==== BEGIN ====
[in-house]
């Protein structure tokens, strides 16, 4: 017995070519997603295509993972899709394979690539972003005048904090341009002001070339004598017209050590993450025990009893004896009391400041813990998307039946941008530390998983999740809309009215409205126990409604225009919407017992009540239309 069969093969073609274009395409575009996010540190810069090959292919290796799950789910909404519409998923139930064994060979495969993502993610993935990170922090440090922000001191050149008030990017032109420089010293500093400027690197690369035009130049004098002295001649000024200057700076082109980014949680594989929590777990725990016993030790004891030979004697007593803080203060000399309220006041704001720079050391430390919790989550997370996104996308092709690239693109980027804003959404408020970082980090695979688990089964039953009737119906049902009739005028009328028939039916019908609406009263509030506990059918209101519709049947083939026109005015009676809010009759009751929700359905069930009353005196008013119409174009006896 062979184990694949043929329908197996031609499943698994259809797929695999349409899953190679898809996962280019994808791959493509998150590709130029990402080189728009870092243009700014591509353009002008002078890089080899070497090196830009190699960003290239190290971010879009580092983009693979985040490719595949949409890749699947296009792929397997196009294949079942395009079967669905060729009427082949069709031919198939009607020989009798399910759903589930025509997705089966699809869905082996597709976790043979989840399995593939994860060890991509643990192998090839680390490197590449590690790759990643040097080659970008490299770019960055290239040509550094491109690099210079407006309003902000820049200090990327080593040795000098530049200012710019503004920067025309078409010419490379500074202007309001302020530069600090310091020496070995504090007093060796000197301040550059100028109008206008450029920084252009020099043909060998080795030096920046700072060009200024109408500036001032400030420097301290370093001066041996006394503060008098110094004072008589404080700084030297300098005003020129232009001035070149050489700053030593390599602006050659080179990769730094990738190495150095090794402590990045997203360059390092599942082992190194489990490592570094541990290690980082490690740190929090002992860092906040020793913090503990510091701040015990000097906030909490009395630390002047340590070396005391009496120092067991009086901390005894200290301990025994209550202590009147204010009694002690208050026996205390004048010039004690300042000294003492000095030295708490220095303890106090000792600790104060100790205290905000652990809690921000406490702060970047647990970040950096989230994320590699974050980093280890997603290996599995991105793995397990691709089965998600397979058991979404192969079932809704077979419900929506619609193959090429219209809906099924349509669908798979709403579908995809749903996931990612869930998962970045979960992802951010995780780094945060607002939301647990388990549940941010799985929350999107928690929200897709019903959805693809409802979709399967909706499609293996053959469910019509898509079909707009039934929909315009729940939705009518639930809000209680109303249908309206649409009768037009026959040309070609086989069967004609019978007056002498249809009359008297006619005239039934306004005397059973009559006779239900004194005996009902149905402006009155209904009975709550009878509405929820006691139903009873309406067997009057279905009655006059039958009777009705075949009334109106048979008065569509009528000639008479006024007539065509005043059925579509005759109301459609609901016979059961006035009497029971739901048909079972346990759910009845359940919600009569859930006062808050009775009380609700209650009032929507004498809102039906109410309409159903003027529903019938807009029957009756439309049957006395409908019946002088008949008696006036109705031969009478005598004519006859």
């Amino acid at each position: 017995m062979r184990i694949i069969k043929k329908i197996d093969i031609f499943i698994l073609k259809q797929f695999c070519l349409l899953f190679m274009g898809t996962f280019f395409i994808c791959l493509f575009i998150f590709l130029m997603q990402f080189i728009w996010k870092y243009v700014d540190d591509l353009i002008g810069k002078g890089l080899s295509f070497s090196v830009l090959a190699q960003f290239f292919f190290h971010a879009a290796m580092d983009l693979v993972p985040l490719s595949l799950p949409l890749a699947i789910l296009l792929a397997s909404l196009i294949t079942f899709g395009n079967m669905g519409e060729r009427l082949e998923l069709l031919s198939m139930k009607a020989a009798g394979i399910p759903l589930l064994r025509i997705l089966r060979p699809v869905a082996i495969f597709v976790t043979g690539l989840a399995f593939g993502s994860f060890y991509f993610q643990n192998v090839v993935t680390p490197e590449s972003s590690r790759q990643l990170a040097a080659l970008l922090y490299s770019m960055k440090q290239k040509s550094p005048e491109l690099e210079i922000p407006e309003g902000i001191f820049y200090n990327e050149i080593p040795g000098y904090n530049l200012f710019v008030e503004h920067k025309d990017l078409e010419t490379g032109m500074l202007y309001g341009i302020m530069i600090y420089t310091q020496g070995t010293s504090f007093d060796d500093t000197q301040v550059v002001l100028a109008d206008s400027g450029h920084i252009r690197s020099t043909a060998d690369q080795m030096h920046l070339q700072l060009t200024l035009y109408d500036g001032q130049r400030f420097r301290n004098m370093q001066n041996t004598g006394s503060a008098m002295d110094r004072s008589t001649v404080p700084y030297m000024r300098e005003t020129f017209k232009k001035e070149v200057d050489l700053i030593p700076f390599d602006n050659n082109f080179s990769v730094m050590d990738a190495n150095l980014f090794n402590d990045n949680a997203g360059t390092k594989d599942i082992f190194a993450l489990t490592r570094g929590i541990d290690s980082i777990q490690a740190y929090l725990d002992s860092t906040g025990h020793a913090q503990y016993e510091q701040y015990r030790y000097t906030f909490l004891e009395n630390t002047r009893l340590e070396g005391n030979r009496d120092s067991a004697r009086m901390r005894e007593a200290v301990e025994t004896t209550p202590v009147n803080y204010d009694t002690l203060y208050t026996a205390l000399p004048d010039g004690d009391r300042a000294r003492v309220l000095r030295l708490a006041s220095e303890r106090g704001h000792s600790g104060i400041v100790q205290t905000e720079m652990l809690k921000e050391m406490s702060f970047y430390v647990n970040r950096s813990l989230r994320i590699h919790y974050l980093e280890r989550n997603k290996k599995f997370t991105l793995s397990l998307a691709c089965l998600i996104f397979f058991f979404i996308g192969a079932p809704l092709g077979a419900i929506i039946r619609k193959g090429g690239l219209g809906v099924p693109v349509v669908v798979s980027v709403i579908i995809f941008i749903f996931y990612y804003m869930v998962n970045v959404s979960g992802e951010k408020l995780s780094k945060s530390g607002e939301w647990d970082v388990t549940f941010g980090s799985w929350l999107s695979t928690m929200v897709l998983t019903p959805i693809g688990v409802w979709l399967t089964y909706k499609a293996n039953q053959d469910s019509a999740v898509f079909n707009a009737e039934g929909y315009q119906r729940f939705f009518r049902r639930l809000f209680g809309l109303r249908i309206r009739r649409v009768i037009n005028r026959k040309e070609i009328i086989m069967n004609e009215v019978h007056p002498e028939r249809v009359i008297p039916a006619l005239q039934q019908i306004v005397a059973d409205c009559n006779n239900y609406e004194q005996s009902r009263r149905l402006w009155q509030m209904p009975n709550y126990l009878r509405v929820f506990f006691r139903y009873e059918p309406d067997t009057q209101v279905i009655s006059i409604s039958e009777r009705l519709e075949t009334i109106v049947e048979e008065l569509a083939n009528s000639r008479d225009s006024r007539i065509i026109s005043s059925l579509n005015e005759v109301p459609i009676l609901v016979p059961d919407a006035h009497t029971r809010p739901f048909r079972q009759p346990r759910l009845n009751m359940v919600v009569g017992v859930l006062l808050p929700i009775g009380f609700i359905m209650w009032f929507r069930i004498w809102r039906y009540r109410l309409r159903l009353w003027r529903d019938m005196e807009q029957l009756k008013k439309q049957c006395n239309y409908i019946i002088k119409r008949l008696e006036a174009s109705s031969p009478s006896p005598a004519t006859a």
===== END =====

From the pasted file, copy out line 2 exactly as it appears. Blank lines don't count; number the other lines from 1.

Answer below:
């Protein structure tokens, strides 16, 4: 017995070519997603295509993972899709394979690539972003005048904090341009002001070339004598017209050590993450025990009893004896009391400041813990998307039946941008530390998983999740809309009215409205126990409604225009919407017992009540239309 069969093969073609274009395409575009996010540190810069090959292919290796799950789910909404519409998923139930064994060979495969993502993610993935990170922090440090922000001191050149008030990017032109420089010293500093400027690197690369035009130049004098002295001649000024200057700076082109980014949680594989929590777990725990016993030790004891030979004697007593803080203060000399309220006041704001720079050391430390919790989550997370996104996308092709690239693109980027804003959404408020970082980090695979688990089964039953009737119906049902009739005028009328028939039916019908609406009263509030506990059918209101519709049947083939026109005015009676809010009759009751929700359905069930009353005196008013119409174009006896 062979184990694949043929329908197996031609499943698994259809797929695999349409899953190679898809996962280019994808791959493509998150590709130029990402080189728009870092243009700014591509353009002008002078890089080899070497090196830009190699960003290239190290971010879009580092983009693979985040490719595949949409890749699947296009792929397997196009294949079942395009079967669905060729009427082949069709031919198939009607020989009798399910759903589930025509997705089966699809869905082996597709976790043979989840399995593939994860060890991509643990192998090839680390490197590449590690790759990643040097080659970008490299770019960055290239040509550094491109690099210079407006309003902000820049200090990327080593040795000098530049200012710019503004920067025309078409010419490379500074202007309001302020530069600090310091020496070995504090007093060796000197301040550059100028109008206008450029920084252009020099043909060998080795030096920046700072060009200024109408500036001032400030420097301290370093001066041996006394503060008098110094004072008589404080700084030297300098005003020129232009001035070149050489700053030593390599602006050659080179990769730094990738190495150095090794402590990045997203360059390092599942082992190194489990490592570094541990290690980082490690740190929090002992860092906040020793913090503990510091701040015990000097906030909490009395630390002047340590070396005391009496120092067991009086901390005894200290301990025994209550202590009147204010009694002690208050026996205390004048010039004690300042000294003492000095030295708490220095303890106090000792600790104060100790205290905000652990809690921000406490702060970047647990970040950096989230994320590699974050980093280890997603290996599995991105793995397990691709089965998600397979058991979404192969079932809704077979419900929506619609193959090429219209809906099924349509669908798979709403579908995809749903996931990612869930998962970045979960992802951010995780780094945060607002939301647990388990549940941010799985929350999107928690929200897709019903959805693809409802979709399967909706499609293996053959469910019509898509079909707009039934929909315009729940939705009518639930809000209680109303249908309206649409009768037009026959040309070609086989069967004609019978007056002498249809009359008297006619005239039934306004005397059973009559006779239900004194005996009902149905402006009155209904009975709550009878509405929820006691139903009873309406067997009057279905009655006059039958009777009705075949009334109106048979008065569509009528000639008479006024007539065509005043059925579509005759109301459609609901016979059961006035009497029971739901048909079972346990759910009845359940919600009569859930006062808050009775009380609700209650009032929507004498809102039906109410309409159903003027529903019938807009029957009756439309049957006395409908019946002088008949008696006036109705031969009478005598004519006859």